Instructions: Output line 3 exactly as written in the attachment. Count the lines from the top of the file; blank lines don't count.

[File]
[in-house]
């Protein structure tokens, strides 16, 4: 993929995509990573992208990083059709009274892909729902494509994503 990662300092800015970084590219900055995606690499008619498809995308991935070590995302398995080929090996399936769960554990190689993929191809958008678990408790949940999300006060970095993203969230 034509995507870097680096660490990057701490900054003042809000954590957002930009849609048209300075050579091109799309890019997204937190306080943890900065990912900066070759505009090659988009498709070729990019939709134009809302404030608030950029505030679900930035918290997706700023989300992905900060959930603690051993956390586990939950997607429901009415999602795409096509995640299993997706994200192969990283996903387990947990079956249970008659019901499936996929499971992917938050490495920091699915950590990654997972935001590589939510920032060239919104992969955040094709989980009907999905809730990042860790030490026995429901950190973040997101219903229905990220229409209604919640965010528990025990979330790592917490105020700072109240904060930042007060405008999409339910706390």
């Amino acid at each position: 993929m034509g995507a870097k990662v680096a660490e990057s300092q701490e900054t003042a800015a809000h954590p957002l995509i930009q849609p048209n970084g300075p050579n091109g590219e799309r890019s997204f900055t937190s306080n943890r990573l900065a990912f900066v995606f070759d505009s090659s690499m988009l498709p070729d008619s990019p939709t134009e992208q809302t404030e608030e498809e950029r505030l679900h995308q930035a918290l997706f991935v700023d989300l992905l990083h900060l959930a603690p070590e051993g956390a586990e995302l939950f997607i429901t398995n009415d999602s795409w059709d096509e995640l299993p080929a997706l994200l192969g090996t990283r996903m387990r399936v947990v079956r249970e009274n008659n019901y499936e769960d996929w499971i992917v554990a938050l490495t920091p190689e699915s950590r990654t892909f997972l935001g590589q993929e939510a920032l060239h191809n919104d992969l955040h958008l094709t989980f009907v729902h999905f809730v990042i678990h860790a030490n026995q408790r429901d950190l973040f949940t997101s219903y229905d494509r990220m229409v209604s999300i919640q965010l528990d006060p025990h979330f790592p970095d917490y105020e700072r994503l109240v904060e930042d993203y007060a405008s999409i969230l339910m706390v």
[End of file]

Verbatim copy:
């Amino acid at each position: 993929m034509g995507a870097k990662v680096a660490e990057s300092q701490e900054t003042a800015a809000h954590p957002l995509i930009q849609p048209n970084g300075p050579n091109g590219e799309r890019s997204f900055t937190s306080n943890r990573l900065a990912f900066v995606f070759d505009s090659s690499m988009l498709p070729d008619s990019p939709t134009e992208q809302t404030e608030e498809e950029r505030l679900h995308q930035a918290l997706f991935v700023d989300l992905l990083h900060l959930a603690p070590e051993g956390a586990e995302l939950f997607i429901t398995n009415d999602s795409w059709d096509e995640l299993p080929a997706l994200l192969g090996t990283r996903m387990r399936v947990v079956r249970e009274n008659n019901y499936e769960d996929w499971i992917v554990a938050l490495t920091p190689e699915s950590r990654t892909f997972l935001g590589q993929e939510a920032l060239h191809n919104d992969l955040h958008l094709t989980f009907v729902h999905f809730v990042i678990h860790a030490n026995q408790r429901d950190l973040f949940t997101s219903y229905d494509r990220m229409v209604s999300i919640q965010l528990d006060p025990h979330f790592p970095d917490y105020e700072r994503l109240v904060e930042d993203y007060a405008s999409i969230l339910m706390v």